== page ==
In an interview with Larry King set to air Monday, Afghanistan’s President Hamid Karzai laughs at the idea that he’s manic depressive. The U.S. ambassador to Afghanistan, Karl Eikenberry, is quoted in Bob Woodward’s new book, Obama’s Wars as saying that Karzai has received treatment for depression, and the assertion seemed to get further support when Karzai broke down in tears during a nationally televised talk about the security situation in Afghanistan. Karzai also acknowledged discussions with the Taliban saying, “unofficial personal contacts have been going on for quite some time.”
Mr. Karzai denied claims he has been taking medication to deal with the alleged problem. "Oh definitely not. Rather funny," Mr Karzai said in response to King's question about the allegations. "The only medication that I have taken, is an antibiotic called Augmentin - the strongest ones I have taken when I had a bad cold two years ago. And I from time to time take multivitamins and vitamin C and of course a popular medicine in the US, Tylenol is something I use from time to time when I have a headache or when I'm tired."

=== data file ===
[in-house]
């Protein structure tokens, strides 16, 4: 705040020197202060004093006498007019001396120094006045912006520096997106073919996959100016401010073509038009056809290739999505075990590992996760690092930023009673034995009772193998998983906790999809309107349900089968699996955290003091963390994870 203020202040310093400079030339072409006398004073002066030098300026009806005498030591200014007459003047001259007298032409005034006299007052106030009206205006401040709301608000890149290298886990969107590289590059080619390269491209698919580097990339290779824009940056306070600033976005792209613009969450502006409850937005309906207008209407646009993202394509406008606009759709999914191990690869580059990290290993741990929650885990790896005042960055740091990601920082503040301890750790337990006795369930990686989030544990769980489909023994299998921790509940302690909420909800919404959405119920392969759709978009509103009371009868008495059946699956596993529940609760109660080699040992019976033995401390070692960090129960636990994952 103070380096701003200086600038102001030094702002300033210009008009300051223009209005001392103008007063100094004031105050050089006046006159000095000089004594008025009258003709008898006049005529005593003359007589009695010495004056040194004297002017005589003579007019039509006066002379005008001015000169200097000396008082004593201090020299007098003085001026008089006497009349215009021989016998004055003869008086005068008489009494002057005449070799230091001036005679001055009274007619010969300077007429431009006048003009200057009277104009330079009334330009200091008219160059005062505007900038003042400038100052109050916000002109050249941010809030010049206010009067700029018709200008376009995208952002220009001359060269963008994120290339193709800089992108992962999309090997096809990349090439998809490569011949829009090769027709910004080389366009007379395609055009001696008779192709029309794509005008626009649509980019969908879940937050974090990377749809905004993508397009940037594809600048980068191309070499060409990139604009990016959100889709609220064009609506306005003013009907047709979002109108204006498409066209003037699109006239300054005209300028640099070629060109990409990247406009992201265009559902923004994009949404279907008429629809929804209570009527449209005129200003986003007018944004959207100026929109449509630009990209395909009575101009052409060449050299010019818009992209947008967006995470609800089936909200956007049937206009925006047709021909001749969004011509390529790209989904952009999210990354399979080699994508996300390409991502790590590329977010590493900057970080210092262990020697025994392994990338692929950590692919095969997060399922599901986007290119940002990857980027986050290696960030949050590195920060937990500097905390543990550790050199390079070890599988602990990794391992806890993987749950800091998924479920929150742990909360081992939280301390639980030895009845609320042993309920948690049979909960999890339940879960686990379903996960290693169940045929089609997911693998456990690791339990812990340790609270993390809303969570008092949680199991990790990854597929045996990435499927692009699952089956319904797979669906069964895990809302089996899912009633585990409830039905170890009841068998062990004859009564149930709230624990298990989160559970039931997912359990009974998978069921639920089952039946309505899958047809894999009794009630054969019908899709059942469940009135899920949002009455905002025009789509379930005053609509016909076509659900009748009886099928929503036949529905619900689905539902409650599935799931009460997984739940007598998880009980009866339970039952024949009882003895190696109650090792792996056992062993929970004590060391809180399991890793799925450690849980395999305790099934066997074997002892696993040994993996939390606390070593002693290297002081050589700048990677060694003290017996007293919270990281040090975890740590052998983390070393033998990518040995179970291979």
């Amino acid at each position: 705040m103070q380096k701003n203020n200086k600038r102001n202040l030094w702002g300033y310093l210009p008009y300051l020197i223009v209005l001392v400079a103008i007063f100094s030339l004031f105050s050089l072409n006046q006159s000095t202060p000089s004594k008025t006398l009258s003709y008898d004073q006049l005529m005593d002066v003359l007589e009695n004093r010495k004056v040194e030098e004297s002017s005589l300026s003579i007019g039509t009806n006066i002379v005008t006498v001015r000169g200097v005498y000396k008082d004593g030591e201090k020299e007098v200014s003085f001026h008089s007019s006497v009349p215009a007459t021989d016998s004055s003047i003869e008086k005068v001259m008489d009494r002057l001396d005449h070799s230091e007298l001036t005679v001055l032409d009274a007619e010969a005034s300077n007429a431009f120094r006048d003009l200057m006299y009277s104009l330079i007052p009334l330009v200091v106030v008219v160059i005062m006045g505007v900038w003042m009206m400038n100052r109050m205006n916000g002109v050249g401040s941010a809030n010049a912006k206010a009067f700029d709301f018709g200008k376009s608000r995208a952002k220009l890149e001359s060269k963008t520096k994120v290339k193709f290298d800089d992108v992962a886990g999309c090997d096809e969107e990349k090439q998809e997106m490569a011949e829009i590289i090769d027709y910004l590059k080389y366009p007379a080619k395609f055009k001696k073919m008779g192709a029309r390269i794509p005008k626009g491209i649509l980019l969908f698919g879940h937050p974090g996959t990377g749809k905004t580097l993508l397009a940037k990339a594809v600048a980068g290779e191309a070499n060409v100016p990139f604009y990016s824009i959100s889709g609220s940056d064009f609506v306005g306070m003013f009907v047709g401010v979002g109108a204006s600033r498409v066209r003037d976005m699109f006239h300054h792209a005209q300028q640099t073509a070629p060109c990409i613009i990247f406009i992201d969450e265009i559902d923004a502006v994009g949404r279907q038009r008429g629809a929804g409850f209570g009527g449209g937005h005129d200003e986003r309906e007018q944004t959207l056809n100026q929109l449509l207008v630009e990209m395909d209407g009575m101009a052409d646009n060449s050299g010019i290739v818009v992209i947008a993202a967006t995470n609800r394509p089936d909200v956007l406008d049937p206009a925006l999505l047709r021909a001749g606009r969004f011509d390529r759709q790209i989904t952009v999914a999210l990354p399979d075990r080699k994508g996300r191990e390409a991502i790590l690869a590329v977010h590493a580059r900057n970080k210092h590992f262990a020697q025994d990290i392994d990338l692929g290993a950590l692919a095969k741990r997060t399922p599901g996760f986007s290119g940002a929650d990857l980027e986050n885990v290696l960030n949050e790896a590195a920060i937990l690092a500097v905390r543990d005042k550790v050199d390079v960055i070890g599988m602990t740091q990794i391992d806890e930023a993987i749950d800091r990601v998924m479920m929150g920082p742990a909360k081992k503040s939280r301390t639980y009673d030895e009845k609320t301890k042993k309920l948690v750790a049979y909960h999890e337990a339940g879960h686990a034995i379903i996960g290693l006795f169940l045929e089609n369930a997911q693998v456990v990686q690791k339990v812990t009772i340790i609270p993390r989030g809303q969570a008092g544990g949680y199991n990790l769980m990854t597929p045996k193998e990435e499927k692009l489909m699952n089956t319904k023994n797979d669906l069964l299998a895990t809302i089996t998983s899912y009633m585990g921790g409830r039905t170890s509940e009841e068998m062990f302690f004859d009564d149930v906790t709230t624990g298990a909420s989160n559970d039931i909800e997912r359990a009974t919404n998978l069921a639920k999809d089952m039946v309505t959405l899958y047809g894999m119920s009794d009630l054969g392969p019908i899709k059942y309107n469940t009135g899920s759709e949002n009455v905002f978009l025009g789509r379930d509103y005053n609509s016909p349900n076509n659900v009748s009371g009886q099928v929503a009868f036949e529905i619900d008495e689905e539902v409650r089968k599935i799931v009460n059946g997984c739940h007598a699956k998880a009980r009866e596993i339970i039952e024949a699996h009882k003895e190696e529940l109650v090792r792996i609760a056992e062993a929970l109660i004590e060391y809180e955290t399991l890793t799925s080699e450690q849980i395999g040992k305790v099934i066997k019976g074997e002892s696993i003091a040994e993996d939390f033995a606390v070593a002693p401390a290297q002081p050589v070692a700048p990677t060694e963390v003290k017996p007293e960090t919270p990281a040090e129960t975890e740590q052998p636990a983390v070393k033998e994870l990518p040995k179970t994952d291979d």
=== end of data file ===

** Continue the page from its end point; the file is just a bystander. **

Relations between Mr Karzai and the White House continue to be strained following the allegations of corruption in last year's Afghan elections. Mr Karzai said he feared his only son would be forced to flee the country as a result of the continuing violence. However he also now revealed that his government has been holding informal talks with the Taliban about ending the war in Afghanistan. "We have been talking to the Taliban as countryman to countryman," Mr Karzai told King. "Not as a regular official contact with the Taliban with a fixed address, but rather unofficial personal contacts have been going on for quite some time."
Afghan presidential spokesman Waheed Omar said it wasn't the first time Mr Karzai had acknowledged the talks. "He has talked about it in the past as well. It's not hidden from anyone,' Mr Omar is quoted by the AP news agency as saying. "We have said that there have been contacts in the past, initiated sometimes by the government, sometimes by the armed opposition."